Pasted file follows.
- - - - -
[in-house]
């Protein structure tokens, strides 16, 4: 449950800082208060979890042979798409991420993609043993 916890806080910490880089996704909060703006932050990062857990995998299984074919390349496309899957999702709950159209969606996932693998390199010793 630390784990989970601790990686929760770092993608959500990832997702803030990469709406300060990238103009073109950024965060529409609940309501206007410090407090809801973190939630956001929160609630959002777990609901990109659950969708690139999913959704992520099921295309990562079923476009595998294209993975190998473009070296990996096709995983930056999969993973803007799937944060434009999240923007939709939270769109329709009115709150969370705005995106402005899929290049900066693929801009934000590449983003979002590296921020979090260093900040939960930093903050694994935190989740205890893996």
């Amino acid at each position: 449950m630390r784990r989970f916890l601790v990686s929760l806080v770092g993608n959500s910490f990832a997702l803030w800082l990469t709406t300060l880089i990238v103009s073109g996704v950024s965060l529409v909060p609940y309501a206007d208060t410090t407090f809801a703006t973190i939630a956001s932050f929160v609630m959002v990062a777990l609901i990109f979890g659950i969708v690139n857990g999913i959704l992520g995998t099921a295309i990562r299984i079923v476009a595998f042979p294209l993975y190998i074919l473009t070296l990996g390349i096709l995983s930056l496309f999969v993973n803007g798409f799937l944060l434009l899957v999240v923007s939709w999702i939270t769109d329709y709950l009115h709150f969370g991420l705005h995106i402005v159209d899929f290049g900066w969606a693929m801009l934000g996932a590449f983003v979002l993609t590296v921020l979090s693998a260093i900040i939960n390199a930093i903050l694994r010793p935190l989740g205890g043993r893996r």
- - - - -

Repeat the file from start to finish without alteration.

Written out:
[in-house]
């Protein structure tokens, strides 16, 4: 449950800082208060979890042979798409991420993609043993 916890806080910490880089996704909060703006932050990062857990995998299984074919390349496309899957999702709950159209969606996932693998390199010793 630390784990989970601790990686929760770092993608959500990832997702803030990469709406300060990238103009073109950024965060529409609940309501206007410090407090809801973190939630956001929160609630959002777990609901990109659950969708690139999913959704992520099921295309990562079923476009595998294209993975190998473009070296990996096709995983930056999969993973803007799937944060434009999240923007939709939270769109329709009115709150969370705005995106402005899929290049900066693929801009934000590449983003979002590296921020979090260093900040939960930093903050694994935190989740205890893996």
């Amino acid at each position: 449950m630390r784990r989970f916890l601790v990686s929760l806080v770092g993608n959500s910490f990832a997702l803030w800082l990469t709406t300060l880089i990238v103009s073109g996704v950024s965060l529409v909060p609940y309501a206007d208060t410090t407090f809801a703006t973190i939630a956001s932050f929160v609630m959002v990062a777990l609901i990109f979890g659950i969708v690139n857990g999913i959704l992520g995998t099921a295309i990562r299984i079923v476009a595998f042979p294209l993975y190998i074919l473009t070296l990996g390349i096709l995983s930056l496309f999969v993973n803007g798409f799937l944060l434009l899957v999240v923007s939709w999702i939270t769109d329709y709950l009115h709150f969370g991420l705005h995106i402005v159209d899929f290049g900066w969606a693929m801009l934000g996932a590449f983003v979002l993609t590296v921020l979090s693998a260093i900040i939960n390199a930093i903050l694994r010793p935190l989740g205890g043993r893996r």